(Bernard Rose, 1992)

Let’s talk about a film based on the short story “The Forbidden” by writer Clive Barker, which has since become a classic of the horror genre. The plot revolves around Helen Lyle (played by Virginia Madsen), a sociology student conducting research on an urban legend known as “Candyman.”

According to the legend, if one says his name five times in front of a mirror, Candyman appears and kills the person who summoned him. Intrigued by the Candyman story, Helen begins to investigate the facts and discovers that Candyman was a painter named Daniel Robitaille, who was lynched in 1890 because he fell in love with a white woman and had a relationship with her.

Unaware of the consequences, Helen utters Candyman’s name in front of a mirror and plunges into a world of terror. As the story progresses, Helen becomes involved in a series of murders and haunted by strange supernatural events until she finds herself fighting for her own life.


Candyman is a horror film that stands out for its combination of urban folklore elements, eerie atmosphere, and deep social themes. One of the most interesting features of the film is its exploration of racism and segregation themes.
Candyman was a victim of deep racial hatred, and his revenge focuses mainly on those who perpetuate these injustices. The film highlights how violent actions of the past can influence the present and generate a cycle of violence and revenge.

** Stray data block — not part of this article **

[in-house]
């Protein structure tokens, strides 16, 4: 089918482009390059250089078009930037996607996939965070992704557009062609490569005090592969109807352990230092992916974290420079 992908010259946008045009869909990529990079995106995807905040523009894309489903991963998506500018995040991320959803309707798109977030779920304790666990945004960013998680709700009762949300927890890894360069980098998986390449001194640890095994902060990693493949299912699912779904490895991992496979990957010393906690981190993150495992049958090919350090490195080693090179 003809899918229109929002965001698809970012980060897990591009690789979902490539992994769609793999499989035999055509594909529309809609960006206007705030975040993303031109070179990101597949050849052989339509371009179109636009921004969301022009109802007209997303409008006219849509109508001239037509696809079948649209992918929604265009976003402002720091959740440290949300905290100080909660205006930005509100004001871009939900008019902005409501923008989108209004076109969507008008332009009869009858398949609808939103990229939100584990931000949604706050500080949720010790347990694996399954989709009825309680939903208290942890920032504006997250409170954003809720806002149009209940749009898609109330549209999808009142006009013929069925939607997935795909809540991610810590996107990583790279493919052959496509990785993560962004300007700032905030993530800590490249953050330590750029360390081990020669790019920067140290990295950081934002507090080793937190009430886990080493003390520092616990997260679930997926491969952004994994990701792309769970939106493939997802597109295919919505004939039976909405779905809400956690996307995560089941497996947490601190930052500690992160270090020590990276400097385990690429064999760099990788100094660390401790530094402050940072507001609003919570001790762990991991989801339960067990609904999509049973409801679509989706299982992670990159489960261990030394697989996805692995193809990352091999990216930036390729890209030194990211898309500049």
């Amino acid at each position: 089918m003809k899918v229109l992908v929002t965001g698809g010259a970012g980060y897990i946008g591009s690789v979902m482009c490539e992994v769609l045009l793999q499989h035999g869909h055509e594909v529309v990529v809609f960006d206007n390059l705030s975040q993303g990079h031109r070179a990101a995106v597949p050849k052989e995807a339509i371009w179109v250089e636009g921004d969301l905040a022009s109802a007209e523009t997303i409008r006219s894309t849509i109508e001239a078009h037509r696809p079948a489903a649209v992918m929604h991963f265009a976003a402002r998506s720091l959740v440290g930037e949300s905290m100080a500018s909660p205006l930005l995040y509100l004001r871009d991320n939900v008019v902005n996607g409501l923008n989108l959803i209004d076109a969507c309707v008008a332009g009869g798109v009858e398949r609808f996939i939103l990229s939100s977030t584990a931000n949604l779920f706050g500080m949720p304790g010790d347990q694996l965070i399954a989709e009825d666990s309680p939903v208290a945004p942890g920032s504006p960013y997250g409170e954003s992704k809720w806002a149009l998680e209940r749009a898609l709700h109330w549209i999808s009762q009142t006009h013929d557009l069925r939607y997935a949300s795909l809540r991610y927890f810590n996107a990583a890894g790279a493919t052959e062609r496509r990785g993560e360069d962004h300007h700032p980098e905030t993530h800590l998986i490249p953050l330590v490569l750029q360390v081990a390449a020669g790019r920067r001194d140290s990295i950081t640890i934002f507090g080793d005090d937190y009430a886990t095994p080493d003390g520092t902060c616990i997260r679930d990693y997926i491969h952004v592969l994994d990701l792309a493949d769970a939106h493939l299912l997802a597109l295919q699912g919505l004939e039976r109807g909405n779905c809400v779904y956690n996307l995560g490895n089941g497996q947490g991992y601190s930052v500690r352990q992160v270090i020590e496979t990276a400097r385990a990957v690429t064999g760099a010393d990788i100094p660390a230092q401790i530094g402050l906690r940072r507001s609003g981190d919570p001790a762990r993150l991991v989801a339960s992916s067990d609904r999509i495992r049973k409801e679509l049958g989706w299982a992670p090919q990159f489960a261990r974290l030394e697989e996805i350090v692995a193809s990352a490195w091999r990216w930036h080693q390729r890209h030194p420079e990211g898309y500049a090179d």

Tony Todd’s performance as Candyman is remarkable. His imposing presence, deep voice, and mix of charisma and terror make him a memorable and iconic character in the horror genre.

His ambiguous relationship with Helen, who seems to be a modern incarnation of the woman he loved and was killed for, adds a dark romantic element to the plot.

Bernard Rose’s direction contributes to creating an eerie and claustrophobic atmosphere. The dark cinematography and play of light and shadow accentuate the sense of threat and mystery.

The soundtrack, composed by Philip Glass, contributes to creating a sinister and eerie atmosphere, with its sustained notes increasing emotional tension.

The success of the film spawned two sequels: “Candyman: Farewell to the Flesh” in 1995 and “Candyman: Day of the Dead” in 1999. In 2021, a new film titled simply “Candyman,” directed by Nia DaCosta and produced by Jordan Peele, was released, serving as a sequel/spin-off of the series.

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